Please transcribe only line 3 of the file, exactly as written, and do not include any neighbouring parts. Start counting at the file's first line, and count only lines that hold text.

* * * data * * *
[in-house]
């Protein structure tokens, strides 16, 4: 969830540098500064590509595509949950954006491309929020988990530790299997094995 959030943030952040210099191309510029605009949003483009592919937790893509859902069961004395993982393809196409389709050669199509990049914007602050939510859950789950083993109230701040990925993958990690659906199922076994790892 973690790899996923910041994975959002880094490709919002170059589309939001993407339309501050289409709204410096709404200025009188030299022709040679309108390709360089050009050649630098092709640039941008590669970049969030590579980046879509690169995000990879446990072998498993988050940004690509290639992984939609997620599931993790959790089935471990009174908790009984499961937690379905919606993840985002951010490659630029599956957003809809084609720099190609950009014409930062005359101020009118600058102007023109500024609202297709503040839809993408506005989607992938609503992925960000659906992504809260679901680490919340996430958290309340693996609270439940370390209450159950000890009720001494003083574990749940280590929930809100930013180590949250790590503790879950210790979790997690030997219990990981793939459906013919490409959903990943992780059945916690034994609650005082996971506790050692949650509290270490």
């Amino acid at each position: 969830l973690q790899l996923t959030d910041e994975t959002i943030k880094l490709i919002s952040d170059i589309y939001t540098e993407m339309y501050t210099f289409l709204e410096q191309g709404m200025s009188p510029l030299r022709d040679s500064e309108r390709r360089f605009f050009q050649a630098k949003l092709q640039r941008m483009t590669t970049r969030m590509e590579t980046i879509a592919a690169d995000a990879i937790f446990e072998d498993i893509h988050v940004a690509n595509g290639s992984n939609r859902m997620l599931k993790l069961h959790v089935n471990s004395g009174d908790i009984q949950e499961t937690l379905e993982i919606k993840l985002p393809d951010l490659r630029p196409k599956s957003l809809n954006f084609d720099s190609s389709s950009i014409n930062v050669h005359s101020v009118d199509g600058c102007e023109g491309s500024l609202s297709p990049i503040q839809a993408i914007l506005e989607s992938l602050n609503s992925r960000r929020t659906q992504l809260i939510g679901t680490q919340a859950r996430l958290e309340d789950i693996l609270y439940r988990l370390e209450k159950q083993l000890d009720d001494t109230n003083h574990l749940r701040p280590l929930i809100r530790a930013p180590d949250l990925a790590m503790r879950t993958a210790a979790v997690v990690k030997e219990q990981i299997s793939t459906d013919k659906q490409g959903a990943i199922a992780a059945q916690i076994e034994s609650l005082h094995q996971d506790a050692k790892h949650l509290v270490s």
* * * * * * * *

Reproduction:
């Amino acid at each position: 969830l973690q790899l996923t959030d910041e994975t959002i943030k880094l490709i919002s952040d170059i589309y939001t540098e993407m339309y501050t210099f289409l709204e410096q191309g709404m200025s009188p510029l030299r022709d040679s500064e309108r390709r360089f605009f050009q050649a630098k949003l092709q640039r941008m483009t590669t970049r969030m590509e590579t980046i879509a592919a690169d995000a990879i937790f446990e072998d498993i893509h988050v940004a690509n595509g290639s992984n939609r859902m997620l599931k993790l069961h959790v089935n471990s004395g009174d908790i009984q949950e499961t937690l379905e993982i919606k993840l985002p393809d951010l490659r630029p196409k599956s957003l809809n954006f084609d720099s190609s389709s950009i014409n930062v050669h005359s101020v009118d199509g600058c102007e023109g491309s500024l609202s297709p990049i503040q839809a993408i914007l506005e989607s992938l602050n609503s992925r960000r929020t659906q992504l809260i939510g679901t680490q919340a859950r996430l958290e309340d789950i693996l609270y439940r988990l370390e209450k159950q083993l000890d009720d001494t109230n003083h574990l749940r701040p280590l929930i809100r530790a930013p180590d949250l990925a790590m503790r879950t993958a210790a979790v997690v990690k030997e219990q990981i299997s793939t459906d013919k659906q490409g959903a990943i199922a992780a059945q916690i076994e034994s609650l005082h094995q996971d506790a050692k790892h949650l509290v270490s």